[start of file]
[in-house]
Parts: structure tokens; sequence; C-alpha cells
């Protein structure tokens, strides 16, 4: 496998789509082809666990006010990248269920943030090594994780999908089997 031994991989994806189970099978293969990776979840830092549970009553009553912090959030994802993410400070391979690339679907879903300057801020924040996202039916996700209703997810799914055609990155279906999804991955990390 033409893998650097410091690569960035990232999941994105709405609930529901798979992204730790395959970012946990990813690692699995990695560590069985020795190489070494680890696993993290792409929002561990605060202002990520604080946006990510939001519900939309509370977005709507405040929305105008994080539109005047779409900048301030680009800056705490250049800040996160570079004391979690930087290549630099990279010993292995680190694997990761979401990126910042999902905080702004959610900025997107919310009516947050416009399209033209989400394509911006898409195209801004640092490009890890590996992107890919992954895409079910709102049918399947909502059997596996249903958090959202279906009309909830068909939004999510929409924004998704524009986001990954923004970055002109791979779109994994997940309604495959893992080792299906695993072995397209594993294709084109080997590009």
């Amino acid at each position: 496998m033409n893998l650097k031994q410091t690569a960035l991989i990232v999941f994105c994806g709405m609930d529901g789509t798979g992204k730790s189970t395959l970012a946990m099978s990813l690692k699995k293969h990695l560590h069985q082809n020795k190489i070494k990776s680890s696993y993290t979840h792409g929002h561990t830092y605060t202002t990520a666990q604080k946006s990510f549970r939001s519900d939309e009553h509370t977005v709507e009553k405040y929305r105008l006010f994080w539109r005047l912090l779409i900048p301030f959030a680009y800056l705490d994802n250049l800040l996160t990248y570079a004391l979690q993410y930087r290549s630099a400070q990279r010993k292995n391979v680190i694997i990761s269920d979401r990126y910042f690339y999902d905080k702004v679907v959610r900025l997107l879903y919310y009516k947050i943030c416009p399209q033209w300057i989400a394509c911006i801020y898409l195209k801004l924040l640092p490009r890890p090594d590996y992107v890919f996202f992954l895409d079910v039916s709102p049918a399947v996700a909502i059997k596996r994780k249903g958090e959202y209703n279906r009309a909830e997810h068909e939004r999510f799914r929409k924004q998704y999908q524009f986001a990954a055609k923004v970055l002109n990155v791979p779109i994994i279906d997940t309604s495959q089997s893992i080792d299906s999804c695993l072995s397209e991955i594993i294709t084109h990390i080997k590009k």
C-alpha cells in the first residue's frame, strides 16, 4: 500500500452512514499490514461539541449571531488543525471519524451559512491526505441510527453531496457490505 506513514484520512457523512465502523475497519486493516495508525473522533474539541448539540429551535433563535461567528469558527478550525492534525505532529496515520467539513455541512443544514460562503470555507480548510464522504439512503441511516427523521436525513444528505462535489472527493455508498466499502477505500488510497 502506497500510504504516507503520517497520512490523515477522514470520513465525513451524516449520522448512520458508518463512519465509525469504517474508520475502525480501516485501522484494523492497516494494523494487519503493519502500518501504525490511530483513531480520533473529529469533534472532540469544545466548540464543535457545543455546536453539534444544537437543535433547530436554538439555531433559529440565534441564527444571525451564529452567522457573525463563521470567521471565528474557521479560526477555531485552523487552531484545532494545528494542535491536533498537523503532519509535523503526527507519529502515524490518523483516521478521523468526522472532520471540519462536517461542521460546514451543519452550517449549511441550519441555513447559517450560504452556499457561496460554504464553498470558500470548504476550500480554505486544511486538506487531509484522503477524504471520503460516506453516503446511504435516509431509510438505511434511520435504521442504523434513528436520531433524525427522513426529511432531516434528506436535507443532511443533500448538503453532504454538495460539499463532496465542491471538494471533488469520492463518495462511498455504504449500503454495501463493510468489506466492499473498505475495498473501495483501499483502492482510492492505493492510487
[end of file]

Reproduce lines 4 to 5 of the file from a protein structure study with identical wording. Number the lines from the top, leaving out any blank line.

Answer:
């Amino acid at each position: 496998m033409n893998l650097k031994q410091t690569a960035l991989i990232v999941f994105c994806g709405m609930d529901g789509t798979g992204k730790s189970t395959l970012a946990m099978s990813l690692k699995k293969h990695l560590h069985q082809n020795k190489i070494k990776s680890s696993y993290t979840h792409g929002h561990t830092y605060t202002t990520a666990q604080k946006s990510f549970r939001s519900d939309e009553h509370t977005v709507e009553k405040y929305r105008l006010f994080w539109r005047l912090l779409i900048p301030f959030a680009y800056l705490d994802n250049l800040l996160t990248y570079a004391l979690q993410y930087r290549s630099a400070q990279r010993k292995n391979v680190i694997i990761s269920d979401r990126y910042f690339y999902d905080k702004v679907v959610r900025l997107l879903y919310y009516k947050i943030c416009p399209q033209w300057i989400a394509c911006i801020y898409l195209k801004l924040l640092p490009r890890p090594d590996y992107v890919f996202f992954l895409d079910v039916s709102p049918a399947v996700a909502i059997k596996r994780k249903g958090e959202y209703n279906r009309a909830e997810h068909e939004r999510f799914r929409k924004q998704y999908q524009f986001a990954a055609k923004v970055l002109n990155v791979p779109i994994i279906d997940t309604s495959q089997s893992i080792d299906s999804c695993l072995s397209e991955i594993i294709t084109h990390i080997k590009k």
C-alpha cells in the first residue's frame, strides 16, 4: 500500500452512514499490514461539541449571531488543525471519524451559512491526505441510527453531496457490505 506513514484520512457523512465502523475497519486493516495508525473522533474539541448539540429551535433563535461567528469558527478550525492534525505532529496515520467539513455541512443544514460562503470555507480548510464522504439512503441511516427523521436525513444528505462535489472527493455508498466499502477505500488510497 502506497500510504504516507503520517497520512490523515477522514470520513465525513451524516449520522448512520458508518463512519465509525469504517474508520475502525480501516485501522484494523492497516494494523494487519503493519502500518501504525490511530483513531480520533473529529469533534472532540469544545466548540464543535457545543455546536453539534444544537437543535433547530436554538439555531433559529440565534441564527444571525451564529452567522457573525463563521470567521471565528474557521479560526477555531485552523487552531484545532494545528494542535491536533498537523503532519509535523503526527507519529502515524490518523483516521478521523468526522472532520471540519462536517461542521460546514451543519452550517449549511441550519441555513447559517450560504452556499457561496460554504464553498470558500470548504476550500480554505486544511486538506487531509484522503477524504471520503460516506453516503446511504435516509431509510438505511434511520435504521442504523434513528436520531433524525427522513426529511432531516434528506436535507443532511443533500448538503453532504454538495460539499463532496465542491471538494471533488469520492463518495462511498455504504449500503454495501463493510468489506466492499473498505475495498473501495483501499483502492482510492492505493492510487